DENVER (CBS4)– A new report from the City of Denver’s Office of the Independent Monitor examines how police handled the sometime violent demonstrations that erupted earlier this year. It includes recommendations for improving police response along with the criticism of the department.

A third day of protesting in downtown Denver was brought to an early end after Mayor Michael Hancock enacted a curfew to prevent more vandalism and violence. Although many demonstrators had left by 8 p.m., hundreds were still by the State Capitol when law enforcement began dispersing the crowd. The curfew will be in force again May 31. (credit: Evan Semón)

The 94-page report takes aim at the police use of what’s called “less lethal” weapons. It states munitions were not properly accounted for and some used them without proper training as officers were pulled in after the death of George Floyd in Minnesota.

Denver Police Chief Paul Pazen told reporters, “This was unprecedented, we needed every officer to prevent and reduce the level of violence we were seeing.”

In many cases, body camera video was not turned over to the independent monitor. The chief explained there were problems attaching the cameras to their protective equipment.

The report made 16 policy recommendations for improving police responses to protests after a review of interviews, documents, video and provided by Denver police. The report calls for new standards for use of pepper spray and discontinue the use of rubber ball grenades. It states some people were targeted who were not a threat.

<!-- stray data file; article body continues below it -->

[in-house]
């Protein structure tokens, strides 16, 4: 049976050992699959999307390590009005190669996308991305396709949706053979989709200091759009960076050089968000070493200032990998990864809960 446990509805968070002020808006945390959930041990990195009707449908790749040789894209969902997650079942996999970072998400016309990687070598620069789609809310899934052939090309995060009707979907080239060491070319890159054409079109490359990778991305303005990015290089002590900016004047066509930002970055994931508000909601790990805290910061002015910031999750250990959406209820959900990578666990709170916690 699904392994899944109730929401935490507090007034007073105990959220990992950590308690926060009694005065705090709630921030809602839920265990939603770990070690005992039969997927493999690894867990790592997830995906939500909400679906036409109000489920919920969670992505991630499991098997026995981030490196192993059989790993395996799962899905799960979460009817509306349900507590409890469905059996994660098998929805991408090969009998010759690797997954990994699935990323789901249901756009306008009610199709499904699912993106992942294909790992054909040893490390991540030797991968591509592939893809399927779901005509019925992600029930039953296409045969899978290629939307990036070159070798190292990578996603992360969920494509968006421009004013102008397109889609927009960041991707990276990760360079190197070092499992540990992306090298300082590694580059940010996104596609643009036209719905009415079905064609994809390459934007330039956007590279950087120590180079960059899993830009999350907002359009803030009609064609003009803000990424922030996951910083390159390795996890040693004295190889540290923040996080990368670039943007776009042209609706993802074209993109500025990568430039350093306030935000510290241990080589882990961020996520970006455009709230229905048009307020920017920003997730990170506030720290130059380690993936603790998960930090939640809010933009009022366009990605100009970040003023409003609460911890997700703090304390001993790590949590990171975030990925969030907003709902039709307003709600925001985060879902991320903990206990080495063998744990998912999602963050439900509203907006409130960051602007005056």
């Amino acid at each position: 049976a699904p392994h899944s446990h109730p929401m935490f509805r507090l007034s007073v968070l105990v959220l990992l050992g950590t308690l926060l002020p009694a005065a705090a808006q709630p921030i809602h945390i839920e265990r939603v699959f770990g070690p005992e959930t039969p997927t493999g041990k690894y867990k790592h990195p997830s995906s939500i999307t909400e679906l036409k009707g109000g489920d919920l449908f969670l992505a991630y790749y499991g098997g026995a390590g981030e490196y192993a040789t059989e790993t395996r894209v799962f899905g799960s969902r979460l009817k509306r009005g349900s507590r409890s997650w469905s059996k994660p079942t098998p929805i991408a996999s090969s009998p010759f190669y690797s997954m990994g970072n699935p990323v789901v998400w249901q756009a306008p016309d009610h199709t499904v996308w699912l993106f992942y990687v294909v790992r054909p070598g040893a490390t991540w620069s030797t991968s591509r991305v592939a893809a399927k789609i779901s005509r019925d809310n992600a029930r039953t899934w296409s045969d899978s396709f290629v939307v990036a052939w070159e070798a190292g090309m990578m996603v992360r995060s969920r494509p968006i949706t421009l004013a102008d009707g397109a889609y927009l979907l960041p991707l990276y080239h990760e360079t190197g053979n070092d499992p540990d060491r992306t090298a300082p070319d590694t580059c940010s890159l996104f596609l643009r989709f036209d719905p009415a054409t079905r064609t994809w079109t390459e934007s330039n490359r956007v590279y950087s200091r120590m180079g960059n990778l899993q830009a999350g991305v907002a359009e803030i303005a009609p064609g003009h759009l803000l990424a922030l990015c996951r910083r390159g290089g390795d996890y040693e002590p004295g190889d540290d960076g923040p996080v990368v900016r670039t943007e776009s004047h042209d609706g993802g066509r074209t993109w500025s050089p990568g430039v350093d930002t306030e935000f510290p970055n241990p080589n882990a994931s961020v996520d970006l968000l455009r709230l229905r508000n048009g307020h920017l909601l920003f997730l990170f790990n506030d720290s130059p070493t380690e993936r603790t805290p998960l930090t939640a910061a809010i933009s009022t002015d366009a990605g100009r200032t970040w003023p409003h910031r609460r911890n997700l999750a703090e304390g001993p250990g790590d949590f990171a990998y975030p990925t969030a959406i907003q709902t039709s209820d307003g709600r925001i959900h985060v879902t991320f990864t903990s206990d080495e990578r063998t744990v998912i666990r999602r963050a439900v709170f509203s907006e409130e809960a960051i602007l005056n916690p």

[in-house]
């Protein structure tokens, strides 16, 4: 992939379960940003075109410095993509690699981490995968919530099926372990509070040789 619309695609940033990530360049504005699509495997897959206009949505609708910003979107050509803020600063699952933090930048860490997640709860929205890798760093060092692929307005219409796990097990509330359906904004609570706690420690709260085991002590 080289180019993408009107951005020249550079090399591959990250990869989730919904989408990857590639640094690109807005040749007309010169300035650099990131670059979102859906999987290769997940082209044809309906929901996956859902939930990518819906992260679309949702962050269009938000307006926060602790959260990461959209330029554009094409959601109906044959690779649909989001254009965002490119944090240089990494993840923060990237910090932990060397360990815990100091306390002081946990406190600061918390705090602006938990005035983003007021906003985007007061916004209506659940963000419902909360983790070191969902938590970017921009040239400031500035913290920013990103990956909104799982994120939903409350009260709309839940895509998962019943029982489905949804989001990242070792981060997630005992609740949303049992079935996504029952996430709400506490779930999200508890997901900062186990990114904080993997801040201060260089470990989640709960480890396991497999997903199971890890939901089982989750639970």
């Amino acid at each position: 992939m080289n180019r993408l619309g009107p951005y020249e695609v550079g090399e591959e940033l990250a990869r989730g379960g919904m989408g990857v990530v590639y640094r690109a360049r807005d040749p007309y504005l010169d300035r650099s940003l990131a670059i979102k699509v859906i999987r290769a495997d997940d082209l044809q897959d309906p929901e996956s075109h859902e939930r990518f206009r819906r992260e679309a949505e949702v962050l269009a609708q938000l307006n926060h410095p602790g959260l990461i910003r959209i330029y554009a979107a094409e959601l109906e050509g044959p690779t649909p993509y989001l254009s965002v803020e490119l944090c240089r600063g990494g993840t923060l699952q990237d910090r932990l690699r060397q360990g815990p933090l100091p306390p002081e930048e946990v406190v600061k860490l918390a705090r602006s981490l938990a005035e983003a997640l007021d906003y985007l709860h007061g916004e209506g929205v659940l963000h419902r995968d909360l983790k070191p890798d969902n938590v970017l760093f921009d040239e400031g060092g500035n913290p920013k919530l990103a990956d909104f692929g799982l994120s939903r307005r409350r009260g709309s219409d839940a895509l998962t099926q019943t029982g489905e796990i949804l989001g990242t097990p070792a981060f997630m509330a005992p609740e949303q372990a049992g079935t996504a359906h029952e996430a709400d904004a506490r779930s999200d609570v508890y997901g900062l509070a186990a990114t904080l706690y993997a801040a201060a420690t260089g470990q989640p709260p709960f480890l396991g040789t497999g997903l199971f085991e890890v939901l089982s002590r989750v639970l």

(credit: Jax Feldmann)

CBS4 Investigator Rick Sallinger earlier met Jax Feldman, an innocent bystander, who lost an eye while he said he happened to be getting off work near a protest on Colfax and Grant.

“That’s an organ I was born with and planned on having the rest of my life,” he said in June.

Terrance Roberts helped lead many of the protests.

“I think the police used excessive force like was outlined by the independent monitor and they showed why we were protesting in the first place,” said Roberts.

He said they were protesting police brutality. Some 80 officers were injured in the demonstrations. Pazen said they accept almost all of the 16 recommendations made by the Independent Monitor Nick Mitchell.

“The violent protests, we need to make sure our responses are in line with our values as a city,” said Pazen.

A third day of protesting in downtown Denver was brought to an early end after Mayor Michael Hancock enacted a curfew to prevent more vandalism and violence. Although many demonstrators had left by 8 p.m., hundreds were still by the State Capitol when law enforcement began dispersing the crowd. The curfew will be in force again May 31. (credit: Evan Semón)

Attorney Cliff Beem represents more than 50 protesters who plan to sue the City of Denver.

Reacting to the report, he said Denver police, “Didn’t adhere to their own policies. They pretty much gathered up all the officers they could find and threw them out on the street.”

Rick Sallinger